My niece asked me for my Perogy recipe, then I thought...what is the best potato for them. Here is my little mini-guide for the three most common potatoes I use.
Yellow Potato (left in photo) -
* yellowish colored-skinned with yellow flesh.
* considered low-starch and waxy, meaning it will hold its shape.
* Best for: grilling, roasting, boiling, stews, potato skins, steak fries, potato salads, casseroles and gratins because they have a firm, creamy and waxy texture.
* They have the most flavor in all the potatoes. They are a classic potato flavor with earthy and buttery notes or hints to them.
* These potatoes contain a lot of water which prevents them from absorbing too much water when cooked but may not be the best for a deep fried French Fry.
* They have a slightly thinner skin so they are easy to eat unpeeled.
** These potatoes make a creamier mashed potato with lots of flavor, whereas the Russet makes a fluffier mashed potato.
Red Potato (middle in photo) -
* bright red skin with creamy white flesh.
* They have a neutral flavor and have a firm, moist and waxy texture.
* They're best for soups, stews, boiling, roasting, potato salad, salads and casseroles, but worst for mashing.
Russet Potato (right in photo) -
* russet colored-skinned with white flesh.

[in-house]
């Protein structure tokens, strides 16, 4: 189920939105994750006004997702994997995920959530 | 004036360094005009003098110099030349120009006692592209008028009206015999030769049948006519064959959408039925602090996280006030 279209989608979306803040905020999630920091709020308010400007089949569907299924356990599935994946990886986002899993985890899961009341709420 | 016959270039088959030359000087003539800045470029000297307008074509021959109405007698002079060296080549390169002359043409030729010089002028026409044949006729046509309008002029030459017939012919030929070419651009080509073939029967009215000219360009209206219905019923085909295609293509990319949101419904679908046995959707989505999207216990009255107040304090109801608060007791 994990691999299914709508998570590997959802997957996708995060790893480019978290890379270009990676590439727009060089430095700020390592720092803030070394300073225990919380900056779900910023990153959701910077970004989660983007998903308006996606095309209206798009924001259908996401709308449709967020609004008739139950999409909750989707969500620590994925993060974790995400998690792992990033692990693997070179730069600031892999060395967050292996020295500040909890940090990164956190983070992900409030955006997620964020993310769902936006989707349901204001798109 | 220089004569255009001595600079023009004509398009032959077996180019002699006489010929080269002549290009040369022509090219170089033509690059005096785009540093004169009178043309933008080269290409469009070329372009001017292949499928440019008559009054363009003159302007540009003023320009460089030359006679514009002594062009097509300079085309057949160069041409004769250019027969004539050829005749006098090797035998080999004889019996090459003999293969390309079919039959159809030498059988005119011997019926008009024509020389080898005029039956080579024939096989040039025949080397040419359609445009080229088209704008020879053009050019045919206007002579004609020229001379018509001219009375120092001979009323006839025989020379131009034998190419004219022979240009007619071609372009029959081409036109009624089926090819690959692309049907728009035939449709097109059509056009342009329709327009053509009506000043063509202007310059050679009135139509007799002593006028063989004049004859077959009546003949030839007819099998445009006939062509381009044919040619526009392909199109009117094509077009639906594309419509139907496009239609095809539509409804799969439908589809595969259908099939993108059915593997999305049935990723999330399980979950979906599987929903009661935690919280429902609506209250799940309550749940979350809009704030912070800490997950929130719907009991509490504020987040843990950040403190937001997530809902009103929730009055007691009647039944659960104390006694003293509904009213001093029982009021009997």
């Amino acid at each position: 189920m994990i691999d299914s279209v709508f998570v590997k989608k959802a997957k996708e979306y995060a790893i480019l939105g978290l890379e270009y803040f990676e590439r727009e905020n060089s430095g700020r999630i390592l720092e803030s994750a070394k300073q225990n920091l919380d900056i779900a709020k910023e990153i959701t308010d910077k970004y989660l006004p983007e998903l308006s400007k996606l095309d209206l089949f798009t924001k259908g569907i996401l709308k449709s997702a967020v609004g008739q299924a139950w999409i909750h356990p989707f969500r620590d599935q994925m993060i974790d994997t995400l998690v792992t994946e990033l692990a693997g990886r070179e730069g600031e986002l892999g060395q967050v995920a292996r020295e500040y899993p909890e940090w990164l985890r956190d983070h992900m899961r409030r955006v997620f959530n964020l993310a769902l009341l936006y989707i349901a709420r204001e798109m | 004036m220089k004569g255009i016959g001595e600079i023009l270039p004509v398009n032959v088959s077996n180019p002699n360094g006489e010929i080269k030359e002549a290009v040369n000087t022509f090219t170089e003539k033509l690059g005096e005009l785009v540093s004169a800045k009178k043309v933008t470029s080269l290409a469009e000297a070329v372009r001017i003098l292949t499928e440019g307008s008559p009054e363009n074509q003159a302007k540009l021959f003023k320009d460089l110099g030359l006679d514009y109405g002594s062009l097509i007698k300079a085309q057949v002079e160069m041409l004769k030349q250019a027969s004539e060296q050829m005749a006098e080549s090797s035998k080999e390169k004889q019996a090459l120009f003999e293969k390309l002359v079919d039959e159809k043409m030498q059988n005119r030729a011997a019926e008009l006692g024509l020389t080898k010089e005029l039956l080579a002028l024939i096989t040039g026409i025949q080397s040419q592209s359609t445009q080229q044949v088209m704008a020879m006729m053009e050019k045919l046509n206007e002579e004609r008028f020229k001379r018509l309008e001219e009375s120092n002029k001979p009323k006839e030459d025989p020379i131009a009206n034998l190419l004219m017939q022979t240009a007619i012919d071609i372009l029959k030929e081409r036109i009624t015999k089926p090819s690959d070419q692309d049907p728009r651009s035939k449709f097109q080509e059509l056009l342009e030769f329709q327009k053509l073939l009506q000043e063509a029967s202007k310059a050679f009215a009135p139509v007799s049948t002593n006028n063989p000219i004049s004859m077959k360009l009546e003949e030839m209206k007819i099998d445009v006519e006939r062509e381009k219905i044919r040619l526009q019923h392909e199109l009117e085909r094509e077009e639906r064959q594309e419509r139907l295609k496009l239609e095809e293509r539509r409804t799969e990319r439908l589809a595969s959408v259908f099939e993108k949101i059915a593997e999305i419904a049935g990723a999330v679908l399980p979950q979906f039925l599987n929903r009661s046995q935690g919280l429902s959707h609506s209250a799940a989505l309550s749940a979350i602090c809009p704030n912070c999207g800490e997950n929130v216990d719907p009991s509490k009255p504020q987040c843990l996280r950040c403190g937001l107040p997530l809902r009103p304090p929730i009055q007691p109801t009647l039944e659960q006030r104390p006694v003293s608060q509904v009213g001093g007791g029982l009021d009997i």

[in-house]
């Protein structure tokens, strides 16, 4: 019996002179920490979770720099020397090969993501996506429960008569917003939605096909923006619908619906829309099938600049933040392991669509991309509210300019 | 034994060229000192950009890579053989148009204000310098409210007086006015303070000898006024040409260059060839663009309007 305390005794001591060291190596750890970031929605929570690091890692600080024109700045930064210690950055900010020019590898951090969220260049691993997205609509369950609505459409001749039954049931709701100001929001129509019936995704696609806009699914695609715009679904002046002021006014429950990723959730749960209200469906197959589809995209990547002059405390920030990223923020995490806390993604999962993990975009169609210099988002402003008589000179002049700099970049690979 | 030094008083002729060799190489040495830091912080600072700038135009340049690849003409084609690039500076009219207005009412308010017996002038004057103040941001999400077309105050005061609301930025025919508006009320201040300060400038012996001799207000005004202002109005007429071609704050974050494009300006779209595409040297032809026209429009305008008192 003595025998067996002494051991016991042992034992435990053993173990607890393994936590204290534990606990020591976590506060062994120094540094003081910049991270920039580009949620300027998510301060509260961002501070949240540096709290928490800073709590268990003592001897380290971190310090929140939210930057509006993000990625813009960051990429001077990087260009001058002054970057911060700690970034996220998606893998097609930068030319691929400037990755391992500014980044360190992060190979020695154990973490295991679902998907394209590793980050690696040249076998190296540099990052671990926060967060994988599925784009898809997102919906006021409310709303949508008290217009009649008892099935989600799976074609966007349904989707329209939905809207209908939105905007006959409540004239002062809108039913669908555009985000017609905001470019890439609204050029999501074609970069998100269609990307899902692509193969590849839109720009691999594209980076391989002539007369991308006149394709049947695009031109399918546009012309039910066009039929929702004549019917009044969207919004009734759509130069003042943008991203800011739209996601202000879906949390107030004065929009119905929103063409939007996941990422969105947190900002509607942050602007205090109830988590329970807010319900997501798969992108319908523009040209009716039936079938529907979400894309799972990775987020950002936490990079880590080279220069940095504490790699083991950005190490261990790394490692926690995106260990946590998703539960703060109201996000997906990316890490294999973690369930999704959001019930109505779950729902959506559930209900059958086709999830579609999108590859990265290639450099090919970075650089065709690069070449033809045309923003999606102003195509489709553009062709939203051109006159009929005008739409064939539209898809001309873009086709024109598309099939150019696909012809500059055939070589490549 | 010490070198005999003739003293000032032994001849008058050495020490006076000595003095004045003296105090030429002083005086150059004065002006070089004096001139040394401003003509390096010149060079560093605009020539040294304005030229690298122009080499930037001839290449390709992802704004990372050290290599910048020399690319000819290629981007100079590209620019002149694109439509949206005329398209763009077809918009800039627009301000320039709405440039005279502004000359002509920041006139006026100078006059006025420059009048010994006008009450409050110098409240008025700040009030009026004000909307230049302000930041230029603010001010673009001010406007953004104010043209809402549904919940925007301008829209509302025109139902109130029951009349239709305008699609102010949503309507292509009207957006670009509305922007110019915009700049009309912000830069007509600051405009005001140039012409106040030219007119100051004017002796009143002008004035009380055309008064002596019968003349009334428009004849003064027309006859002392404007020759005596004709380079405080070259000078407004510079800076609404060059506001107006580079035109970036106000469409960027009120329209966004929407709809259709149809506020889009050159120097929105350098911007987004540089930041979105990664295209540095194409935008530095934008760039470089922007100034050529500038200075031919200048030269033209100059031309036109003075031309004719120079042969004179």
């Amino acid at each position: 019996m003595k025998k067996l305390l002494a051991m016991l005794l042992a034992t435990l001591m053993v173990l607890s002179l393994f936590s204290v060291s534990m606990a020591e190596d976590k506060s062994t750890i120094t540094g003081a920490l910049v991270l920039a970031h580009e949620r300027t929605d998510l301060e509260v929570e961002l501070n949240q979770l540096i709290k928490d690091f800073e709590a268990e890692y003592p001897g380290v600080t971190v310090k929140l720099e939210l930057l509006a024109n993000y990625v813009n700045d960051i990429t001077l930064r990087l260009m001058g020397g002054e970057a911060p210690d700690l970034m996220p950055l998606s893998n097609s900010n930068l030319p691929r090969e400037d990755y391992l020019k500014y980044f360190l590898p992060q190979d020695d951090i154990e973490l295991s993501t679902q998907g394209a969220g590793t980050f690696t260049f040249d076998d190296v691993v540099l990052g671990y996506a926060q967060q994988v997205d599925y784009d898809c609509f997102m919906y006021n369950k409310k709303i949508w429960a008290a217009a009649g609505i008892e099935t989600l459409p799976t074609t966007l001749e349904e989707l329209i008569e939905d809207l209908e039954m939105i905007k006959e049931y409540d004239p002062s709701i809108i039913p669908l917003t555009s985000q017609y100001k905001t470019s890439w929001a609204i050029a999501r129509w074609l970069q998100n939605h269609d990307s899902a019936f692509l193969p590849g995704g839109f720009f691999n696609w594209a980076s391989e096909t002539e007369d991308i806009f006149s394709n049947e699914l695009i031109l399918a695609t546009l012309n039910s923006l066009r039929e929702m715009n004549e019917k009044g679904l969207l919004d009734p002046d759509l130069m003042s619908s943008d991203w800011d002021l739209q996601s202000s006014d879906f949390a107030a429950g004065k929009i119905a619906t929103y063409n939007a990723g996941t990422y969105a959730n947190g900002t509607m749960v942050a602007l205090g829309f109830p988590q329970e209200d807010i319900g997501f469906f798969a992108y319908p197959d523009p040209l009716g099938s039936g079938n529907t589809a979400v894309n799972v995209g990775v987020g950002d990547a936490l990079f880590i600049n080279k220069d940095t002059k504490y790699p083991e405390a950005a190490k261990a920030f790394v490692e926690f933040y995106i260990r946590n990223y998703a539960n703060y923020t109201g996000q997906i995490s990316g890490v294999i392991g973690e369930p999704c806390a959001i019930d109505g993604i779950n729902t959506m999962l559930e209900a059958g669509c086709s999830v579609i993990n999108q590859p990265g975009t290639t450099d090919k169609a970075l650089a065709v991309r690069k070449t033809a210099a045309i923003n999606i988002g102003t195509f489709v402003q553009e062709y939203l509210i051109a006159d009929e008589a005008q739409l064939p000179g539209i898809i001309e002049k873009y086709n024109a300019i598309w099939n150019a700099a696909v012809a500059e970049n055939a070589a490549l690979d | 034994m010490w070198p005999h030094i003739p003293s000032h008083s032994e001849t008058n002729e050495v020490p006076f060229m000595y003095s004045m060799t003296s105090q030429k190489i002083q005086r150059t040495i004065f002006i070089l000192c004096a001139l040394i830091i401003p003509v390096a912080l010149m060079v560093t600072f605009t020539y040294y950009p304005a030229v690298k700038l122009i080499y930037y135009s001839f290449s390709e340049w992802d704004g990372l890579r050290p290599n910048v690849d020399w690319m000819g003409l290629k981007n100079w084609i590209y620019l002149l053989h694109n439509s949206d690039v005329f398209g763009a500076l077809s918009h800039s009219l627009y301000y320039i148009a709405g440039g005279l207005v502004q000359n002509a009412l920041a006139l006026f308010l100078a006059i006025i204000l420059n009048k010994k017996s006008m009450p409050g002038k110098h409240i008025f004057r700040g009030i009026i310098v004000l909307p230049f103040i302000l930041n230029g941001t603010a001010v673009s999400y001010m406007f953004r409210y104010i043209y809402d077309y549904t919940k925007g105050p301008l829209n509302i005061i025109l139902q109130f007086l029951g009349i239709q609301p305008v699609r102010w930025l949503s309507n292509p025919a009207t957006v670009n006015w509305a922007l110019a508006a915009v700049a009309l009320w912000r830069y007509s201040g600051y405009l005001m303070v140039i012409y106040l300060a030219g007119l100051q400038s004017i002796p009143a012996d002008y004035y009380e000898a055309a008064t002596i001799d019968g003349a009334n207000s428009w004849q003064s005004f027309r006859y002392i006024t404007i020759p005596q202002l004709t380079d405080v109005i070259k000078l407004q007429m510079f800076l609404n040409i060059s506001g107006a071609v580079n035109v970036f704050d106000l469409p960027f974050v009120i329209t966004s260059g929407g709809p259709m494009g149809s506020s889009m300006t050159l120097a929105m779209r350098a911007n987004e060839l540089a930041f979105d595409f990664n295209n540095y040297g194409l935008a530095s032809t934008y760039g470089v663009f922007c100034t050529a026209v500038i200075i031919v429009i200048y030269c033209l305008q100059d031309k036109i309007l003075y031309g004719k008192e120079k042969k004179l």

* considered high in starch and low in moisture.
* They're what we typically imagine when people think of potatoes, they are the easiest and most commonly grown.
* Best for: baking, mashing and French Fries
* Because they have low moisture, they are the go-to choice for deep fried French Fries.
* And because have low moisture they are absorbent and make a good mashed potato when adding butter, cream, or sour cream. - think mashed potatoes with added flavor, these are the potatoes I use for making perogies because I add onions fried in either lard or a lard/butter base.
* They have a neutral potato flavor.
* These potatoes make the fluffiest baked potato because of the higher starch content. Just don't use Russets for potato salads, gratins or any dish that requires the potatoes to hold their shape. Russets do not fair as well boiled and keeping their shape, they often fall apart.
It will depend on if you want mashed or a potato that holds its shape after being boiled.
They are not the greatest for soups and stews where you want whole pieces of potato but if you need your soup thickened, this is the one to choose.
Well, that's it. I mostly use yellow and russet for most of my potato uses.
I hope this helped you too.
I have be purchasing potatoes from local potato farmer Upper Green Farms through out the year. I tagged them so they can add to the comments if they wish to correct me or add more details to this little mock-guide.